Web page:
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Table of Contents 1 OVERVIEW OF SERVICES TO YOUTH FACET  Services to Youth Goals NATIONAL INITIATIVES & SIGNATURE PROGRAMS  AT-A-GLANCE –Target Audience,

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Presentation on theme: "Table of Contents 1 OVERVIEW OF SERVICES TO YOUTH FACET  Services to Youth Goals NATIONAL INITIATIVES & SIGNATURE PROGRAMS  AT-A-GLANCE –Target Audience,"— Presentation transcript:

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2 Table of Contents 1 OVERVIEW OF SERVICES TO YOUTH FACET  Services to Youth Goals NATIONAL INITIATIVES & SIGNATURE PROGRAMS  AT-A-GLANCE –Target Audience, Program Descriptions, Materials & Contact Information SERVICE DELIVERY MODEL  The Links, Incorporated - Program Service Delivery Model PARTNERSHIPS  Services to Youth National Partnerships APPENDIX  Service Delivery Model for Services to Youth  Memorandum of Understanding Template  Chapter Program Report Form  Best Practice Program Summaries (Extracts of National Winners )  Services to Youth – National Committee Members

3 The Services to Youth programming is aligned with delivering and sustaining transformational programs for youth in kindergarten through college. Through the 274 chapters that comprise The Links, Incorporated, we aim to design and conduct programs that are community relevant and have a positive, long-term impact. We are committed to engaging the community in the design, implementation and delivery of programs that close the academic achievement gap and that prepare African American youth for the 21st Century Workforce. We will accomplish these efforts by Leading with Excellence ~ Serving with Grace. To assist chapters to develop programs aligned with Services to Youth goals, this toolkit offers an overview of current National Initiatives and Signature programs along with their corresponding goals and outcomes as listed in the Service Delivery Model. Information is also included to guide the development and enhancement of chapters’ programs and goals and to assess effectiveness and impact. The Links, Incorporated is proud of the many innovative and impactful programs offered through our chapters. We encourage chapters to take advantage of these resources and to integrate your efforts with the initiatives outlined. When we summarize the impact of our programming in this facet, we are sure that the results will portray a positive and long-term transformation of the lives of children and youth whom we have touched. Link Argentina M. James Director Link Jacqueline Hrabowski Co-Director Overview of Services to Youth 2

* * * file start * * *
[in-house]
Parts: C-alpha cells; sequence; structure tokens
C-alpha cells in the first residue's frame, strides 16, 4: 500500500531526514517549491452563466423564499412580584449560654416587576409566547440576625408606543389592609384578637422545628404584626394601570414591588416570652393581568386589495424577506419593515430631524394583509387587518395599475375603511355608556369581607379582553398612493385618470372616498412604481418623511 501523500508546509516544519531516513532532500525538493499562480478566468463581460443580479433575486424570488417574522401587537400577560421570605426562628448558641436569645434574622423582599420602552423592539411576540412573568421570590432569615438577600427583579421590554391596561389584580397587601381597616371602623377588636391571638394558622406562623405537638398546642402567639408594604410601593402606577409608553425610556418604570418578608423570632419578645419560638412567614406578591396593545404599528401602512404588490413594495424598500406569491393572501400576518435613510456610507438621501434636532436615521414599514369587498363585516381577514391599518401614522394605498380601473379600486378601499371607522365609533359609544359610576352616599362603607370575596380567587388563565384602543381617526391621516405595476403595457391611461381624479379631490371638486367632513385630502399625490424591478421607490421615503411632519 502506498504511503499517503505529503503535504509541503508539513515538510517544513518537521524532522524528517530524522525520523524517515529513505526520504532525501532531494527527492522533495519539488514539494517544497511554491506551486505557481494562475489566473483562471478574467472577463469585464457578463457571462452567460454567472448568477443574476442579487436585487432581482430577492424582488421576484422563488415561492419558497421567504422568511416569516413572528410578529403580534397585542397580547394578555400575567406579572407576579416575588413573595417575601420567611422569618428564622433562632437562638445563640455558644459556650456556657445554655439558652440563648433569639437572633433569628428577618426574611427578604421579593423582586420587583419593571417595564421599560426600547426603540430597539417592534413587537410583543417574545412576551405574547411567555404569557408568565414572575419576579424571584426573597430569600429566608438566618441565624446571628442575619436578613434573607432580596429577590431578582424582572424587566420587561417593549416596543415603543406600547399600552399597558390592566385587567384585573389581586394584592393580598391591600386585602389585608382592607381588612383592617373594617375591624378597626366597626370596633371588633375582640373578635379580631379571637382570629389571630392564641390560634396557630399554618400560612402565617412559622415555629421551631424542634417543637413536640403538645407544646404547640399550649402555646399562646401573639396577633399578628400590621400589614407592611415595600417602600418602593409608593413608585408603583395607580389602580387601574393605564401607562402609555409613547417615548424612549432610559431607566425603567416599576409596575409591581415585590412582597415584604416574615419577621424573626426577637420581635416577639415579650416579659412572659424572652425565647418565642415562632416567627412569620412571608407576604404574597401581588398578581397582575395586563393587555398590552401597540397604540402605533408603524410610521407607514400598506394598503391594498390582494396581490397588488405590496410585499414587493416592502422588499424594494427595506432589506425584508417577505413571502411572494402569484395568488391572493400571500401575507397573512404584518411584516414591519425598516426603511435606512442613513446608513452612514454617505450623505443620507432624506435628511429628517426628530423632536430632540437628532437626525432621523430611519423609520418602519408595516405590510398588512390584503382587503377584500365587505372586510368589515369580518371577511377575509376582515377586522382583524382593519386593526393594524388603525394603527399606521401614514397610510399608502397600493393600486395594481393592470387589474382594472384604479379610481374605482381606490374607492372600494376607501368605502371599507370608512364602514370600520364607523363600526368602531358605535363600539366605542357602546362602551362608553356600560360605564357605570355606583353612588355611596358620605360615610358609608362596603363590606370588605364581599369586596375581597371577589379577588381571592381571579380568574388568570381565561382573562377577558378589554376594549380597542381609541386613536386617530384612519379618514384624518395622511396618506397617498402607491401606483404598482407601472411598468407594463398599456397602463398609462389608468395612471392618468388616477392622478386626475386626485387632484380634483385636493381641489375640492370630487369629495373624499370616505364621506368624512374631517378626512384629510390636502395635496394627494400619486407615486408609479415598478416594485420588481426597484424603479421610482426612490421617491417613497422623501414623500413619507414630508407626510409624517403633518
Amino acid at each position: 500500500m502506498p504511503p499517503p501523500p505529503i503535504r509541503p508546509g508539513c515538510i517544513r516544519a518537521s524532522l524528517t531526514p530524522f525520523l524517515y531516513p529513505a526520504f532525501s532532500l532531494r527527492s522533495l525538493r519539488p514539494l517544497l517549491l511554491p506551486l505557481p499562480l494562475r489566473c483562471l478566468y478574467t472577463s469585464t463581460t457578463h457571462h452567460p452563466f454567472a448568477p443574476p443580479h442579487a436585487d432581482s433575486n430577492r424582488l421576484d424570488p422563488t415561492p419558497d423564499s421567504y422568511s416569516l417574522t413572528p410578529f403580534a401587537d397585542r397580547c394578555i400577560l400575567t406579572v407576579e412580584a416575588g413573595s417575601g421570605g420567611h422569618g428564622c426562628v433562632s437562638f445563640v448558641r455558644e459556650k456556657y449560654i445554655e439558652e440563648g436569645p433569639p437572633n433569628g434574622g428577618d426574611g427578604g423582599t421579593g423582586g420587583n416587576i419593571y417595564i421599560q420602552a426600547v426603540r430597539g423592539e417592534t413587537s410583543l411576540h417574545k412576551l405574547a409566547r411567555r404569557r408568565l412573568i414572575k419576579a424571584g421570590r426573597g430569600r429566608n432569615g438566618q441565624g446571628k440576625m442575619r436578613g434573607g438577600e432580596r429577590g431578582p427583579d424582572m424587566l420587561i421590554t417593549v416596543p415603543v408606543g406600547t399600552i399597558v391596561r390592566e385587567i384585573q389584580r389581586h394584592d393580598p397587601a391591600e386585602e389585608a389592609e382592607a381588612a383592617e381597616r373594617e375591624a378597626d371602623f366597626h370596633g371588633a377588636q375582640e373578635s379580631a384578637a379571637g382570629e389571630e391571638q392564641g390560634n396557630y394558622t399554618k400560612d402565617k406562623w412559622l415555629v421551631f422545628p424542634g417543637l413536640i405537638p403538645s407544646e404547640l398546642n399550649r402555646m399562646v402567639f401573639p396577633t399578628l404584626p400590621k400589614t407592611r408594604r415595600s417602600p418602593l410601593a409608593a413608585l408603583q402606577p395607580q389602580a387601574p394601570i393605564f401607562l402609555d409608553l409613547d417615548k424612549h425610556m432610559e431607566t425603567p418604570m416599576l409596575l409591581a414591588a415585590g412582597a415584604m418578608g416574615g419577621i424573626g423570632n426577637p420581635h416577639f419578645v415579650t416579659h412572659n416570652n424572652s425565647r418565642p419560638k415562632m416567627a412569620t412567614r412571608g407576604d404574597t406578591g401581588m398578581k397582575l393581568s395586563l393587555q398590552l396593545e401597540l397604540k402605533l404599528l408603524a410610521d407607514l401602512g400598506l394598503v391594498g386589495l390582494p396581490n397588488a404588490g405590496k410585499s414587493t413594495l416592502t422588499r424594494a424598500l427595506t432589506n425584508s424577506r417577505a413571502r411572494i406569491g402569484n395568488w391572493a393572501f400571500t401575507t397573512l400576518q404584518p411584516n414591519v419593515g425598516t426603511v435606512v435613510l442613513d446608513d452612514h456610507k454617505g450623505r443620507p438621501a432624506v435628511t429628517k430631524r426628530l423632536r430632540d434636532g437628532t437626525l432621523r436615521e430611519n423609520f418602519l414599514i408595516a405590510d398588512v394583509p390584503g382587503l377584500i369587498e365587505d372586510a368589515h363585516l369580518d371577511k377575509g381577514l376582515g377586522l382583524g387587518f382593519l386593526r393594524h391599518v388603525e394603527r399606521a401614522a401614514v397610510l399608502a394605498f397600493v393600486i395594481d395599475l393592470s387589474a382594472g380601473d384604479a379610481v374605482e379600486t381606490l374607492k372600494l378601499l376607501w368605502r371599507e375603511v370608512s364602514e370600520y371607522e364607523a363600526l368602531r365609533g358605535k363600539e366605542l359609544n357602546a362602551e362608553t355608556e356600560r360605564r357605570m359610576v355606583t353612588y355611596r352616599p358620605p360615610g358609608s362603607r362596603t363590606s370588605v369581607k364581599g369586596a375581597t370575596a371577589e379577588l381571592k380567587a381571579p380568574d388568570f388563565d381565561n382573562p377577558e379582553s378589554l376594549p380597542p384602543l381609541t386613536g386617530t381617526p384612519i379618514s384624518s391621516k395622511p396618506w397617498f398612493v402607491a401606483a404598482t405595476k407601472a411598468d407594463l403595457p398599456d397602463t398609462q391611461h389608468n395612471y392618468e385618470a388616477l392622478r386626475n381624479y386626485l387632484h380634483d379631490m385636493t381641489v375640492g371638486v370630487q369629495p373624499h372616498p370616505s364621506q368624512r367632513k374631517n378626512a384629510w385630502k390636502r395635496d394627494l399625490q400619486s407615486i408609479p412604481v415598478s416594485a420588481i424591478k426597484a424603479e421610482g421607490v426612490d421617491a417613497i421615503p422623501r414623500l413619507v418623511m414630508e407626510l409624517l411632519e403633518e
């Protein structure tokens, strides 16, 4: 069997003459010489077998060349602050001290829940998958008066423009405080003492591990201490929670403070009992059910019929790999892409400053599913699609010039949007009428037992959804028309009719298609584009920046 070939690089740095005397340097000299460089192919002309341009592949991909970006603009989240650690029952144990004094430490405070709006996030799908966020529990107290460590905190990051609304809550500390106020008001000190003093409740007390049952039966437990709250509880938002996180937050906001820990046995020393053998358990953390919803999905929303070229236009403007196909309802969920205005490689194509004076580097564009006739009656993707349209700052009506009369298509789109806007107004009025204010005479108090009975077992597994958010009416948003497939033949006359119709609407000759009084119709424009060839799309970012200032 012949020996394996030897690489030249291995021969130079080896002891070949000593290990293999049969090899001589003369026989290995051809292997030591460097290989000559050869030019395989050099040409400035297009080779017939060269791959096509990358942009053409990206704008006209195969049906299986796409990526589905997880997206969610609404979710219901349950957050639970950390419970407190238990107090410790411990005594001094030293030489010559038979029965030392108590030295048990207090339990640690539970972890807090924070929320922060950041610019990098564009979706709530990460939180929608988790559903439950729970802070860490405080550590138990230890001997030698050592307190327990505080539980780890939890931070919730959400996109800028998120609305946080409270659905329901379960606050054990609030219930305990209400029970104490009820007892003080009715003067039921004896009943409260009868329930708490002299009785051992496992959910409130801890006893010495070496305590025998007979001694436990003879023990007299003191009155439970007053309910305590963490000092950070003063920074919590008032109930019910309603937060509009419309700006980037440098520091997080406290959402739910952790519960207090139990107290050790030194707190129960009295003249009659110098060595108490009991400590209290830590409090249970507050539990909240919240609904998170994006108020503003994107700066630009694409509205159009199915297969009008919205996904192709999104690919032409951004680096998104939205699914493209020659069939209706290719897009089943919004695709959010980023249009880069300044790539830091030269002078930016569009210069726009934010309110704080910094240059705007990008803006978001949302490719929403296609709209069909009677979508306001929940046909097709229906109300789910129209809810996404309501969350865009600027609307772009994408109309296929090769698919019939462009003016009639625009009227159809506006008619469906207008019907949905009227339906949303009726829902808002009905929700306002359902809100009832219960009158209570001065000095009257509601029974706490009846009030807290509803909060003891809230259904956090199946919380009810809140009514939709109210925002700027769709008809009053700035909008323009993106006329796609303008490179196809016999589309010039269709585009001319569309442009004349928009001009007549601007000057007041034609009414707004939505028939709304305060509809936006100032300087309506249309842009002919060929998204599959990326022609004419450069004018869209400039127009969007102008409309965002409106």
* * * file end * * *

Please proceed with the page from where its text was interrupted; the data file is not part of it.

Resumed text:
4 Services to Youth Facet Committee 3 Margot James Copeland National President Barbara Ruffin-Boston Director National Programs Delores Bolden Stamps Co-Director National Programs Argentina M. James Director Services to Youth Jacqueline Hrabowski Co-Director Services to Youth

5 Services to Youth Program Goals The primary goals of this facet are to Promote early literacy Close the K –16 academic achievement gaps Increase high school and college graduation rates Implement local mentoring programs from kindergarten through college Introduce and support S.T.E.M. education and career readiness programs Implement college readiness programs Award college scholarships and endowments Promote and support Historically Black Colleges and Universities (HBCU) 4

6 5 National Initiatives & Signature Programs Services to Youth National Initiatives The Services to Youth Facet has five national initiatives deemed by The Links, Incorporated’s Leadership as top-of-mind issues of importance and are in support of and/or advocate for the betterment of African American youth. National Mentoring Initiative Define how chapters can establish successful mentoring relationships (one-on-one, group mentoring, etc.) Develop more mentoring relationships with youths K-16, through local chapters and community partners Identify and recruitment more local African American mentors Stress competence and character building as core values in a mentoring relationship Encourage mentoring relationships to focus on closing the academic achievement gap and workforce readiness Advocate for stronger mentoring relationships with measureable impact Continue to align with national and local mentoring partners to support mentoring initiative objectives